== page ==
Hamilton recounts drug use, hardships in new book 'Beyond Belief'

NEW YORK -- There were times when Josh Hamilton imagined playing alongside old Tampa Bay pals Carl Crawford and Rocco Baldelli in the World Series.

Like the devil's head inked on the crook of his left elbow -- one of his 26 tattoos -- those thoughts faded.

"That would've been a heck of an outfield. Carl, Rocco and me, running balls down, throwing guys out, hitting home runs," Hamilton said this week during a Manhattan visit. "It would've been awesome to play with them."

"It just wasn't in the cards," he said.

Then again, the Texas Rangers star already won a title with his former organization. Back in 1999, a few months after the 18-year-old Hamilton was picked No. 1 in the draft, he helped the Class A Hudson Valley Renegades win the New York-Penn League crown.

His championship ring from that season? Gone. He pawned it to buy cocaine.

It's all part of Hamilton's life story, chronicled in his new book "Beyond Belief." In 256 pages, he presents his path from schoolboy star to crackhead to discovering God to Home Run Derby slugger.

He spares no detail -- wearing a wire for the Drug Enforcement Administration, blacking out in a trailer park with shady characters, eight trips to treatment and rehab centers, spitting up crack soot.

Hamilton writes of wasting $100,000 on drugs in six weeks, his life in North Carolina reduced to finding that next fix. He also identifies who caused a near-death spiral that delayed his debut in the major leagues: It was totally, 100 percent his fault.

"People just respond to honesty better. I mean, you can straight up tell if somebody is lying," Hamilton said.

His wife, Katie, said she learned things about him from reading it. She was the one, though, who told Hamilton during his addled existence: "God was going to allow me to get back to baseball, but it wasn't going to be about baseball."

"I tell people: Could I have reached people being the clean-cut kid coming out of high school? Probably so. How many more people can I reach having tattoos, having an addiction problem?" he said.

His story seems to be resonating.

On the day of Hamilton's interview with The Associated Press, a man walked out of an office-building elevator, recognized the ballplayer, shook his hand, gave him a hug and wished him well.

The same day, Dallas Cowboys consultant Calvin Hill, who works with troubled players, carried a copy of Hamilton's book outside the team's locker room.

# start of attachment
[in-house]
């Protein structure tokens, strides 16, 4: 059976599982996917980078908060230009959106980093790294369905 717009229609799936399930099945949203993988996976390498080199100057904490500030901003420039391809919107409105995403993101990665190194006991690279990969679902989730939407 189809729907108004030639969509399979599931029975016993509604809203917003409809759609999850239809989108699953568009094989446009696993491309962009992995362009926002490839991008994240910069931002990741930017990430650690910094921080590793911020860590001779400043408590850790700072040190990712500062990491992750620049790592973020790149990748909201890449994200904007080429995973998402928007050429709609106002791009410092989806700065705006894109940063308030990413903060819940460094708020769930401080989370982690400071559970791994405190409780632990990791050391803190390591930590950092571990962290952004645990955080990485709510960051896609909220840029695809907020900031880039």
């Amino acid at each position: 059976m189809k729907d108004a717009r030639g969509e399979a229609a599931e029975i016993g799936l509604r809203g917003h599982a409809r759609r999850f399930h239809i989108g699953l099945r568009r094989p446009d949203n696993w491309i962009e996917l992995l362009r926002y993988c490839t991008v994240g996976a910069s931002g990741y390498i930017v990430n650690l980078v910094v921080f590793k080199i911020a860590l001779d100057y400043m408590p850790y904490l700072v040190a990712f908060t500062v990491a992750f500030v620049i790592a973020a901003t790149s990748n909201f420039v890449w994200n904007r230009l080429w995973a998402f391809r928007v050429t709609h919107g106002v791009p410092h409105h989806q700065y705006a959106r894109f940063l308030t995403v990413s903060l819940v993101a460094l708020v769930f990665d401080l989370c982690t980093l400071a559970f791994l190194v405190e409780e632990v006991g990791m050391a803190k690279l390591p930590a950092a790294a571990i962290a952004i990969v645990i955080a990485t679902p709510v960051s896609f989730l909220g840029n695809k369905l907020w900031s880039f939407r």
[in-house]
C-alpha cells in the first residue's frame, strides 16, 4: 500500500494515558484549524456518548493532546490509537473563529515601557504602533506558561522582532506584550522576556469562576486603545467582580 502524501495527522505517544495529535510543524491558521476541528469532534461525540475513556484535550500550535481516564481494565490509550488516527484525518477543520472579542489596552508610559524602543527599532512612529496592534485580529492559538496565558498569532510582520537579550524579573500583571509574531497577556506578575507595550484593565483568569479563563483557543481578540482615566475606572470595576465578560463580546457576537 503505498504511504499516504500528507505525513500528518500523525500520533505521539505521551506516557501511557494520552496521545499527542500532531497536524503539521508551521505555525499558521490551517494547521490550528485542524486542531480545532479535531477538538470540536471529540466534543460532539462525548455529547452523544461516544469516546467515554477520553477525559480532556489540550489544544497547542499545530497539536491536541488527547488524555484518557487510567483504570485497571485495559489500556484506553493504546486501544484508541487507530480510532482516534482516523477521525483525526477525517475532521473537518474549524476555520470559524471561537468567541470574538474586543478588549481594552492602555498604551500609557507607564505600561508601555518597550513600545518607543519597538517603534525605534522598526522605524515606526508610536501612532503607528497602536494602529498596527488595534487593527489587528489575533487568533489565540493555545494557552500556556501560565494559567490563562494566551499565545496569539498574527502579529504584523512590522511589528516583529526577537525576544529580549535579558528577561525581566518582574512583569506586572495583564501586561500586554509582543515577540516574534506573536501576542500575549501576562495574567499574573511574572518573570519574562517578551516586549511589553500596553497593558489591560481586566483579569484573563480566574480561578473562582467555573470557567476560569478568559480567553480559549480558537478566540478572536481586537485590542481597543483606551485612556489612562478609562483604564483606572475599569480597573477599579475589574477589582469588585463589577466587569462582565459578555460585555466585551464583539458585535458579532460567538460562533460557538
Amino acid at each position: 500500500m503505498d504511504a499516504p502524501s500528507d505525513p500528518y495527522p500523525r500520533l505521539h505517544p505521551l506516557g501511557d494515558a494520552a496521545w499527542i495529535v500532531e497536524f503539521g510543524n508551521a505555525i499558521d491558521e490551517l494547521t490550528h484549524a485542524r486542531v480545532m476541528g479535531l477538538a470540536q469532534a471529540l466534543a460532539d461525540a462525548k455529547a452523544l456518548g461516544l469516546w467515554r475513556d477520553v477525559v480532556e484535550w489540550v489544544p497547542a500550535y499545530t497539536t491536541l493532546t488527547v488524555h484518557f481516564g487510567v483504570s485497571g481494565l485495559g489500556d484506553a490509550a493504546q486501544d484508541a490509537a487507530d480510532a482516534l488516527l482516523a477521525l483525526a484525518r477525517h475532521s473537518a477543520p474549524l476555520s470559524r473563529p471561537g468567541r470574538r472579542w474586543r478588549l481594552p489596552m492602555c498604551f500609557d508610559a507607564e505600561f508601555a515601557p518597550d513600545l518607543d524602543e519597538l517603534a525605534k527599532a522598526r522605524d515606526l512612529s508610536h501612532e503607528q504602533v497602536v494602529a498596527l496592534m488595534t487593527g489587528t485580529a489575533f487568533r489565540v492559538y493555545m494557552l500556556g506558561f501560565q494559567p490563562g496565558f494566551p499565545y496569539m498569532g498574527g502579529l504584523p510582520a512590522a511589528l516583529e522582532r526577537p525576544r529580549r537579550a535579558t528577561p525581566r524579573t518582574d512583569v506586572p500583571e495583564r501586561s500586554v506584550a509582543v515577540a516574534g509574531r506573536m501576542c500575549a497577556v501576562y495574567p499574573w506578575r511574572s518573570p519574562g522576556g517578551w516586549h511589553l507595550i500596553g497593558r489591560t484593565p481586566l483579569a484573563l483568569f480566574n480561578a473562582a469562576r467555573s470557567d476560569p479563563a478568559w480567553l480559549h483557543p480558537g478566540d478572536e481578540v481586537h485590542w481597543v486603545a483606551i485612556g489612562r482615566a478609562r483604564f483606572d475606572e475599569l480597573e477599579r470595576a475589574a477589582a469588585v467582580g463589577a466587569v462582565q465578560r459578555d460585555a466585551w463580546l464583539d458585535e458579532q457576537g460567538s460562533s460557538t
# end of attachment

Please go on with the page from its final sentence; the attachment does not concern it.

Totally out of baseball for three years while serving suspensions and getting clean, Hamilton reached the majors in 2007 with Cincinnati. Traded to Texas last December for pitcher Edinson Volquez, Hamilton fulfilled his promise this year at age 27.

Hamilton led the AL with 130 RBIs, and hit .304 with 32 home runs. He played a full season for the first time, highlighted by his show during the All-Star Home Run Derby at Yankee Stadium when he connected on 13 straight swings.

He acknowledges the daily grind in center field took a toll. It showed, as his second-half numbers dipped.

"I'd lie to you if I said I didn't feel run down," he said. "Who plays 156 of 162 games and doesn't feel run down?"

Doctors have told Hamilton his drug history compromised his immune system. This year, he remained healthy.

This week, Hamilton rooted for the Rays in the AL championship series. Tampa Bay left him off its roster after 2006, letting any team draft him, and he wound up in Cincinnati.

He saw some former teammates in August when Texas played Tampa Bay.

"I'd go up to them and tell them how happy I was for them," he said. "I told them to go all the way, get it done. And they might do it."

One thing this former Devil Ray won't do: remove any of his two dozen-plus tattoos.

Hamilton's body is covered with flames, demons, devils, crosses, the face of Jesus. Some markings, he's not even sure what they mean. A few years ago, as Hamilton's life began to move forward, he tried to put his trail in the past.

But those laser and burn treatments caused scarring and only lightened the ink by a shade or two -- in fact, he had a couple restored because they looked worse. He then decided they're on for good.

"Imagine how it hurts going on and times it by about 10 coming off," he said. "They're part of the story. It's a chapter in the book."